Faber and Faber
Despite the fact that he is well into his 80s, Michael Frayn has developed a fresh line. Already one of our most distinguished playwrights and a highly regarded novelist, a few volumes ago this versatile writer started creating what might best be described as comic sketches or skits.
Typically, these collections have been a little patchy with the best pieces charming and others mildly amusing.
Very pleasingly, Magic Mobile shows much greater consistency with most of these very short works capable of raising a knowing smile and the odd one making the reader laugh out loud.
Although they are published in book form, judging by past experience, a selection of these 35 adaptable “pre-loaded text files” might also eventually end up on a stage, not to mention their adaptation by the BBC for Radio 4.
Most of the themes deal with the minutiae of everyday life today, or to be more exact not quite today, since they were completed prior to the destruction of normal existence by the coronavirus pandemic.
Everybody will recognise the frustrations with which we are all faced on a daily basis, whether these consist in fighting satnavs, dealing with what are counterintuitively referred to as telephone helplines or trying not to get frustrated when your nearest and dearest proves wiser than you are. There are even a couple of gentle and genteel pokes at deities and politicians.
Strangely, though many of the topics might have occurred to any of us, it is only the brain of Michael Frayn that is capable of finding the additional humour or wisdom and then committing it to the page in beautifully written fashion.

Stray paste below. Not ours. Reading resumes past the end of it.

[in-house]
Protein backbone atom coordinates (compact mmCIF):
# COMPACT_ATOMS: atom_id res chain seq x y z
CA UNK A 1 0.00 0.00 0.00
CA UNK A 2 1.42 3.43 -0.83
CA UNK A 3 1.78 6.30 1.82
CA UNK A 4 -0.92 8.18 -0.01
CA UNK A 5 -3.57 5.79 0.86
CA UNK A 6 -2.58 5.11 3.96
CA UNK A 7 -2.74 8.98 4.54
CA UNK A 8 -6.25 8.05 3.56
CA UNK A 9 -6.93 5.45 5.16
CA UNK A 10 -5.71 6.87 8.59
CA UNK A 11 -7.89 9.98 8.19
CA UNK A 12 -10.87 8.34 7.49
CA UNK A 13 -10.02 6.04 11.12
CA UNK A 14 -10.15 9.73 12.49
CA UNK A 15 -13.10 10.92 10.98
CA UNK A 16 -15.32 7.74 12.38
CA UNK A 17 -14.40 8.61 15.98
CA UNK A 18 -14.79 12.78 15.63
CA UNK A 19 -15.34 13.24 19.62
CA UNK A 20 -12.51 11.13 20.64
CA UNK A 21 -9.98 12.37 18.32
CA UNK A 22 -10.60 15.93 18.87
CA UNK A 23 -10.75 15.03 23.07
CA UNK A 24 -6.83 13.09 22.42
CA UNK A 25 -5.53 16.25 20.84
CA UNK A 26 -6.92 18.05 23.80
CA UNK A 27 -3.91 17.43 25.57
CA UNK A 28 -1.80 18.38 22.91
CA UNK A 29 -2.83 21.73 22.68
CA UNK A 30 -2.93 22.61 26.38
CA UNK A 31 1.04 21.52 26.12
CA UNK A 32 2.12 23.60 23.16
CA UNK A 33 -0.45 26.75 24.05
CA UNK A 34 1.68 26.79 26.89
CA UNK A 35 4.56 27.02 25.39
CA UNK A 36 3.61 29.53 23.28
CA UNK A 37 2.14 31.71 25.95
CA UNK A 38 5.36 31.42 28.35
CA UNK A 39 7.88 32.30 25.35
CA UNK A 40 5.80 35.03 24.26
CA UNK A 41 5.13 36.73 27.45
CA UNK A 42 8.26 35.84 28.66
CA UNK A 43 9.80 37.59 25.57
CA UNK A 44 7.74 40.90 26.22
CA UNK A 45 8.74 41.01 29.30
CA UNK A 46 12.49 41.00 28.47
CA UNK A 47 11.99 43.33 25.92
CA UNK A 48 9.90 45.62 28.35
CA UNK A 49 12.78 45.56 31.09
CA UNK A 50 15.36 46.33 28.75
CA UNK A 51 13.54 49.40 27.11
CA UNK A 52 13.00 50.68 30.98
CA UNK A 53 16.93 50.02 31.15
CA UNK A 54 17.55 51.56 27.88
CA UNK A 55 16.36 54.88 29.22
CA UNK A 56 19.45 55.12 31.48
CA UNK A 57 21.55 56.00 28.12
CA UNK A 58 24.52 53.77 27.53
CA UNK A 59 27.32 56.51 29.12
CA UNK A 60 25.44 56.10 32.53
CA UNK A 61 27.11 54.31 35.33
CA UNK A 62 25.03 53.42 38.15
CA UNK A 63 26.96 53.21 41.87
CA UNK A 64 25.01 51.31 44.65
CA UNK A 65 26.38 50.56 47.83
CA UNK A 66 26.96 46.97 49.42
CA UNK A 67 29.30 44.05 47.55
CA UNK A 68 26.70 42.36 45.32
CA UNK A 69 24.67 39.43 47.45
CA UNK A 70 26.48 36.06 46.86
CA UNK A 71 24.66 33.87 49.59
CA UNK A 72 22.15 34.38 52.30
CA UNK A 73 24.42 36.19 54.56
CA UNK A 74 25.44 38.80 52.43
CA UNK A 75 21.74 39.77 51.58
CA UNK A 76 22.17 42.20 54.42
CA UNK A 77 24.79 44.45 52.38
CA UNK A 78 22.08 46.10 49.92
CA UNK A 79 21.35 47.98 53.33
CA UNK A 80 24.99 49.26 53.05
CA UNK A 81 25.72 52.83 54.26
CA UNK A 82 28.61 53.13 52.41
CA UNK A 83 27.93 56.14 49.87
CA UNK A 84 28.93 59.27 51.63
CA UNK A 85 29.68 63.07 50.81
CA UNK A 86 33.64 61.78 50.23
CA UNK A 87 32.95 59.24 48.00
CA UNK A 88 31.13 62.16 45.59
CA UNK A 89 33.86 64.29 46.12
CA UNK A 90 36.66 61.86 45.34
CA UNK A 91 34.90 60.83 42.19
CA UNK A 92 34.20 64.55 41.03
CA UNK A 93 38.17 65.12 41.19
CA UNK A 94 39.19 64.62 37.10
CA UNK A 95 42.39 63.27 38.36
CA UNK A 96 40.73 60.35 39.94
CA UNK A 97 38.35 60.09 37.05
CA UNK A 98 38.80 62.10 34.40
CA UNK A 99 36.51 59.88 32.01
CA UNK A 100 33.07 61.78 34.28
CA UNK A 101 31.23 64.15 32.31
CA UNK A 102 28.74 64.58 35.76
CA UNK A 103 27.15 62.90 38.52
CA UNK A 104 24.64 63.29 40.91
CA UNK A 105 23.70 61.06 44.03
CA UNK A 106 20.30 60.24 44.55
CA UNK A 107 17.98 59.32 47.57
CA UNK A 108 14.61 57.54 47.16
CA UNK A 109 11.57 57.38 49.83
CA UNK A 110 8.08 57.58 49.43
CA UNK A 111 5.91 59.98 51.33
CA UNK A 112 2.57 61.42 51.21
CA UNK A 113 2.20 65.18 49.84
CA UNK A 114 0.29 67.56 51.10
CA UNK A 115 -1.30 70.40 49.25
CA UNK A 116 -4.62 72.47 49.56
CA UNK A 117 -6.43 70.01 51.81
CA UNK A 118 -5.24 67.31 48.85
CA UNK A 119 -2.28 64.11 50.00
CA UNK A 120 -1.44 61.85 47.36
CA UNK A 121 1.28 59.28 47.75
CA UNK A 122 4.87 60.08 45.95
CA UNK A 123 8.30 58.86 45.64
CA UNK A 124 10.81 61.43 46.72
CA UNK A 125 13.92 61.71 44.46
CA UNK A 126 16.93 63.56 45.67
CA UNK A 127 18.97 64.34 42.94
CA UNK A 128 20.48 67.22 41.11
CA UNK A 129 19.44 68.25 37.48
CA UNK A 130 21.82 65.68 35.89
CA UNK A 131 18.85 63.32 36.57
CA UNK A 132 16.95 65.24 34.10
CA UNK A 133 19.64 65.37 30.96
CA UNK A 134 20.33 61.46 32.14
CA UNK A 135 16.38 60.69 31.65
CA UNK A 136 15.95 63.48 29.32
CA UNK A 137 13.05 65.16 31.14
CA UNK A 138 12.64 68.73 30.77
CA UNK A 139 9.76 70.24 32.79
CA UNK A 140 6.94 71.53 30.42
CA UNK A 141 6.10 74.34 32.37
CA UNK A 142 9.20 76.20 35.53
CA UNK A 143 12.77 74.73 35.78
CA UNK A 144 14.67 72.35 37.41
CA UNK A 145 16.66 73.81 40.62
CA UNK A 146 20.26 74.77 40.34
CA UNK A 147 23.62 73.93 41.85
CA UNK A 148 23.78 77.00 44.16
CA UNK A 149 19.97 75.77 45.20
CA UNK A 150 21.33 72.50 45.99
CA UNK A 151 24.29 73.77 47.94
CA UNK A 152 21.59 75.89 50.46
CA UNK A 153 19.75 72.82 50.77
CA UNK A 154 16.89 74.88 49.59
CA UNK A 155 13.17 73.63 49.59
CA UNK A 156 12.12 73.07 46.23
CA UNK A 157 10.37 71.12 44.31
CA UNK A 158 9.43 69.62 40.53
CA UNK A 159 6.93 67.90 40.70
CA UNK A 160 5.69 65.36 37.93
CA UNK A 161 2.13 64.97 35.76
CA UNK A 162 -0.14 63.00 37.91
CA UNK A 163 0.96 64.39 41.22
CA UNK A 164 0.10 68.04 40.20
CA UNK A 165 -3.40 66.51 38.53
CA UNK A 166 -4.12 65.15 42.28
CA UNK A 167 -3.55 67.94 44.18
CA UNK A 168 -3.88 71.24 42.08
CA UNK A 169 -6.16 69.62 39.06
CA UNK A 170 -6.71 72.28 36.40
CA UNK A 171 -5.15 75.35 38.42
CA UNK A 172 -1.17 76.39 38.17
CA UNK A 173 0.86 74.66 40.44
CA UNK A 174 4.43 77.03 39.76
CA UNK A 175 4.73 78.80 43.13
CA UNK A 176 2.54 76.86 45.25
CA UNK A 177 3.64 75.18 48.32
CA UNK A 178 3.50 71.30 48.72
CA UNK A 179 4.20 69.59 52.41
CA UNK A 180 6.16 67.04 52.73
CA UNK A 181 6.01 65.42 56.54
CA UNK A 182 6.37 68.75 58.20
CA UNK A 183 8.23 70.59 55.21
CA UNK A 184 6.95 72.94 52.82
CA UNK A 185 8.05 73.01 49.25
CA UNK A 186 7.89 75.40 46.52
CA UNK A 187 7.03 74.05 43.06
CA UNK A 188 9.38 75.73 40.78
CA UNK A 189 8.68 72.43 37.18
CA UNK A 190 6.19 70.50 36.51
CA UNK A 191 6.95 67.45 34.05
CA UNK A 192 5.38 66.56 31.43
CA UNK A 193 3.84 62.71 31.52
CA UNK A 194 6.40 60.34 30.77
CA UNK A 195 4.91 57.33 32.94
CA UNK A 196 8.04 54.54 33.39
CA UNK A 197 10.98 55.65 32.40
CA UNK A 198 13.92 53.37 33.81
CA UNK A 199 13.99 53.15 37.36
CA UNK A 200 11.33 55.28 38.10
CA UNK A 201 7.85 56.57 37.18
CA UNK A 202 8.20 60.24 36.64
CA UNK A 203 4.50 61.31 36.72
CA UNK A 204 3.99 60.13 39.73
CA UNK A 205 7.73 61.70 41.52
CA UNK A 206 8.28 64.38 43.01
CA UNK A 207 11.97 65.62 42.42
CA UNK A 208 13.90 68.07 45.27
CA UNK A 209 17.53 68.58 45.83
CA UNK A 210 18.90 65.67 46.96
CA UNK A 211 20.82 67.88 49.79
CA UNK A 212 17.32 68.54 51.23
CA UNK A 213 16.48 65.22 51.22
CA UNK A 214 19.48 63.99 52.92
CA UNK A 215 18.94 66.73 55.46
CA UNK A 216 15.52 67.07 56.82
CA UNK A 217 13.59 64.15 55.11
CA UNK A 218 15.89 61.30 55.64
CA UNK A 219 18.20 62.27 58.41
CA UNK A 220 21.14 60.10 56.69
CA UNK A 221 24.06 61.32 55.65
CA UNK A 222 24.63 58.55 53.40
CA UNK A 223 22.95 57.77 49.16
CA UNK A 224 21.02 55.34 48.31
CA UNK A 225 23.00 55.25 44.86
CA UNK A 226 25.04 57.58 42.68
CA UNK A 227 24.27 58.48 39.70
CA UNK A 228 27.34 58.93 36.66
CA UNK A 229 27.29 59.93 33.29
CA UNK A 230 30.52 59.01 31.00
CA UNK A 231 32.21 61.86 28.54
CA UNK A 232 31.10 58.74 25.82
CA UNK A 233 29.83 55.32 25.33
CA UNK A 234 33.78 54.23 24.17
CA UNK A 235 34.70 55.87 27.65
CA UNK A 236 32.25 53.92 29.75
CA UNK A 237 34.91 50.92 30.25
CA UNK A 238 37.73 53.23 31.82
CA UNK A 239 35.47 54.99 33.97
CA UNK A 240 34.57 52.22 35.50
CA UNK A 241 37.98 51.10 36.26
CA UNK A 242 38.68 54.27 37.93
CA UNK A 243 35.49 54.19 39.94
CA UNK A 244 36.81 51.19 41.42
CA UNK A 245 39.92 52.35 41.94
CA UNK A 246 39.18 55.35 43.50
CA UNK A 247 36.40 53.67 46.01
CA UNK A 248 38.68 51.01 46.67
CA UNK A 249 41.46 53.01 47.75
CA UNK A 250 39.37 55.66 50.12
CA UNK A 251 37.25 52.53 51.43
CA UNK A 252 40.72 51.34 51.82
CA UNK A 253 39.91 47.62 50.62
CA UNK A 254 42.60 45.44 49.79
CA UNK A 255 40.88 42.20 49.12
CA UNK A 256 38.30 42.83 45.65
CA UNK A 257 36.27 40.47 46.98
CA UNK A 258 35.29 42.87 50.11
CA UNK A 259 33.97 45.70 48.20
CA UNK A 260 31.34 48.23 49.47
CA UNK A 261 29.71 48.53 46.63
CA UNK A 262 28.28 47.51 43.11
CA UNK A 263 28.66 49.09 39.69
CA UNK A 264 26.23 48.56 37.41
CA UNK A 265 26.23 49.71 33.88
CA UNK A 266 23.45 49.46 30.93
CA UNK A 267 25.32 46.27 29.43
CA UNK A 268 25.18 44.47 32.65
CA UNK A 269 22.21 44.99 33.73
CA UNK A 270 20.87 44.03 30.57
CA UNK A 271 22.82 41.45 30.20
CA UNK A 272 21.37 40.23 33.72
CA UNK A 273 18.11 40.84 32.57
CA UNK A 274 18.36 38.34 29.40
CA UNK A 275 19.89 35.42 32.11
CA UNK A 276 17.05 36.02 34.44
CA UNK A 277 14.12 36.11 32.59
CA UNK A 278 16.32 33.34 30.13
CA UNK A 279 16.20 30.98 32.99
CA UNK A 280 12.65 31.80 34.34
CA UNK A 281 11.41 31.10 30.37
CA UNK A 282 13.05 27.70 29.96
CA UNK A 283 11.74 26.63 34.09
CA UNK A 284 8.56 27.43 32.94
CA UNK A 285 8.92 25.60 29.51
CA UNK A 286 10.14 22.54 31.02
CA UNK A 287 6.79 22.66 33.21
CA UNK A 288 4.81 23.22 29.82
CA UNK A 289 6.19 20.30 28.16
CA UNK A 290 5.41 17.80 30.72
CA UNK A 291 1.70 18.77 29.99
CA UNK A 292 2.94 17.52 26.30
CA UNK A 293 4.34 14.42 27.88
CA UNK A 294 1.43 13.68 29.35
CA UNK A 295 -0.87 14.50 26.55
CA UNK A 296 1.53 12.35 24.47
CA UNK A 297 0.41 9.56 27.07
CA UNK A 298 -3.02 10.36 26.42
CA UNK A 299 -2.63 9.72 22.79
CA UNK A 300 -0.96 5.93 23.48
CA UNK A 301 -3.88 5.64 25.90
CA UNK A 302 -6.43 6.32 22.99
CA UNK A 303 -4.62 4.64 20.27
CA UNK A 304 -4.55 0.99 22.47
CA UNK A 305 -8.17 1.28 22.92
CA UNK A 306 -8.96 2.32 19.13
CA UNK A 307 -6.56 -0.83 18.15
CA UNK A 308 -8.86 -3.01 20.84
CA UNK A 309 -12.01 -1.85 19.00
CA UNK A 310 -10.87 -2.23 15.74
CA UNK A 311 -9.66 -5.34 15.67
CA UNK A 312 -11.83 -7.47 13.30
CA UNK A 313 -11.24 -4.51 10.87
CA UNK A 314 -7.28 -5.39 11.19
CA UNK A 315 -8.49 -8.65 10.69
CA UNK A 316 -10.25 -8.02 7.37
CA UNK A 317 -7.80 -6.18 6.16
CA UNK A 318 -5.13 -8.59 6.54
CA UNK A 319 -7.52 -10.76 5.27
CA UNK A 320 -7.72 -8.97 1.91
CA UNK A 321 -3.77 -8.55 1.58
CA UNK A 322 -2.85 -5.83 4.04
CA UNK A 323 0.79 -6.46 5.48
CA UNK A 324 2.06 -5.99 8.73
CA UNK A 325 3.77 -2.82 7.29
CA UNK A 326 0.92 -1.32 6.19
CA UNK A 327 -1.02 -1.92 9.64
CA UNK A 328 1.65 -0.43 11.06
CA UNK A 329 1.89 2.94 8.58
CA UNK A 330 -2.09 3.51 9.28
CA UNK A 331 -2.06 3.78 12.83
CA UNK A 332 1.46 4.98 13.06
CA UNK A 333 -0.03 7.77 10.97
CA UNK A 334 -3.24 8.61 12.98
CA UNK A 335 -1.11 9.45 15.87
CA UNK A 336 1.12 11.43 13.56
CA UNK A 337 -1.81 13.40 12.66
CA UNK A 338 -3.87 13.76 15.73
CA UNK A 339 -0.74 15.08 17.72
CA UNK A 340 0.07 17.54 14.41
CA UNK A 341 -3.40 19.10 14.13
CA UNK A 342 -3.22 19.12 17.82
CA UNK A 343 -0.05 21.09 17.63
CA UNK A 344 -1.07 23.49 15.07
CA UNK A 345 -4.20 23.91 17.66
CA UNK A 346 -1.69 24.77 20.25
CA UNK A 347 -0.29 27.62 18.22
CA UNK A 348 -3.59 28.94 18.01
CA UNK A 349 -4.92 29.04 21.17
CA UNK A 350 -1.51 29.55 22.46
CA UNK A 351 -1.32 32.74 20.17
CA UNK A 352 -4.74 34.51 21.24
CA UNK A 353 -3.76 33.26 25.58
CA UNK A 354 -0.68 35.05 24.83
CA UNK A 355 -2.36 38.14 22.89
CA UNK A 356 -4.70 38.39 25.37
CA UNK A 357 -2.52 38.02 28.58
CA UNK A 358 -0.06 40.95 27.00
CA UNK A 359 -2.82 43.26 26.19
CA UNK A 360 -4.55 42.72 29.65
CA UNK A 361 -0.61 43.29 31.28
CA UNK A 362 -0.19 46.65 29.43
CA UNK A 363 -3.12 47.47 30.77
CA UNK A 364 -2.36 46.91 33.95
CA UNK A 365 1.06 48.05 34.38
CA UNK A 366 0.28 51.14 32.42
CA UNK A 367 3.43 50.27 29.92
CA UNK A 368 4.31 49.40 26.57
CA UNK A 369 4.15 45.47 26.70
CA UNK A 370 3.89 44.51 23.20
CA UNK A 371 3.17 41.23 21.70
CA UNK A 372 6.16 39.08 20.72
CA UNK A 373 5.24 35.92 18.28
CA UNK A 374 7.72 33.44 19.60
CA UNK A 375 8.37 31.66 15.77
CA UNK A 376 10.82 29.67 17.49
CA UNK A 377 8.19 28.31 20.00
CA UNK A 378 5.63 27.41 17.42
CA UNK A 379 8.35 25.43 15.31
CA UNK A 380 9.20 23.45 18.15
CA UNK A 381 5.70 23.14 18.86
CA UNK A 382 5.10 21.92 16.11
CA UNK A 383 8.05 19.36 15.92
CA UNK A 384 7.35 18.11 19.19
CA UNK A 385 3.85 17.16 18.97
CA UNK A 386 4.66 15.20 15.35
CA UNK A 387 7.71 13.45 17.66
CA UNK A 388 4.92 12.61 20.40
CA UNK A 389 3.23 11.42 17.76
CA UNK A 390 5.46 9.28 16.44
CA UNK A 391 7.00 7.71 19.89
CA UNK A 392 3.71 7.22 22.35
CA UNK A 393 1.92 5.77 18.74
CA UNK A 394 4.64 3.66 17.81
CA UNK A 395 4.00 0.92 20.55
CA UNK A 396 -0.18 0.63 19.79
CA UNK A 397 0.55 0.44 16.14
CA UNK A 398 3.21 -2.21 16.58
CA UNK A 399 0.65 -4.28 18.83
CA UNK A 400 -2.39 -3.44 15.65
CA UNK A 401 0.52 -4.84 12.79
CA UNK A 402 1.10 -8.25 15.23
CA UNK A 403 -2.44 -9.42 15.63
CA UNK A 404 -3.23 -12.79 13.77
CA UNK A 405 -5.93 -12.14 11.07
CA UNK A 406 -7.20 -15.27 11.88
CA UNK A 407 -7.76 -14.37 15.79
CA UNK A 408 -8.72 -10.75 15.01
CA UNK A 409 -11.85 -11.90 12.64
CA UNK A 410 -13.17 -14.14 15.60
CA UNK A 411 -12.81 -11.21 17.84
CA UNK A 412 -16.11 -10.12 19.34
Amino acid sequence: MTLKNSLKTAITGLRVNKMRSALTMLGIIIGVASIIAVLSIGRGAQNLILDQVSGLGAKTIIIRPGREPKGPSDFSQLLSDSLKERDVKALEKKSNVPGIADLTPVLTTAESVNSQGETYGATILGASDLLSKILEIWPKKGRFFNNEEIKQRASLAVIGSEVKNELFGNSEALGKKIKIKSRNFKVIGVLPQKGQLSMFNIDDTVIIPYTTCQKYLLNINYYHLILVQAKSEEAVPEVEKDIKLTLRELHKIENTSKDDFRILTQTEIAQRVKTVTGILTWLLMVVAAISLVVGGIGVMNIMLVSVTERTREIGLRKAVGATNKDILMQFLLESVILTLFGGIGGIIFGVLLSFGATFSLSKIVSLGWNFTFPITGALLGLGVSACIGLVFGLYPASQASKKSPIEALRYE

Indeed, one of the pleasures of reading this book is the knowledge that this writer is not only highly literary but also has a lovely writing style and understanding of language.
This is one of those books that should appeal to everybody, but each will have his or her own favourite. A real gem is one of the longer pieces coming in at around 5 minutes. Pharmachristenin ostensibly does roughly what it says on the packet but, in addition, is guaranteed to have the much-desired side effect of making you laugh heartily.
For those with a theatrical obsession, As He Likes It about a wannabe Shakespearean collaborator is thought-provoking while Beckett Refreshed will be a certain winner. It may only be two pages long and take less than a minute to read but this minute drama is still extremely funny.
Rather than steal Michael Frayn’s splendid ideas and jokes, this reviewer will stop there and merely commend this book to readers in much need of some light relief in these dark times.
Reviewer: Philip Fisher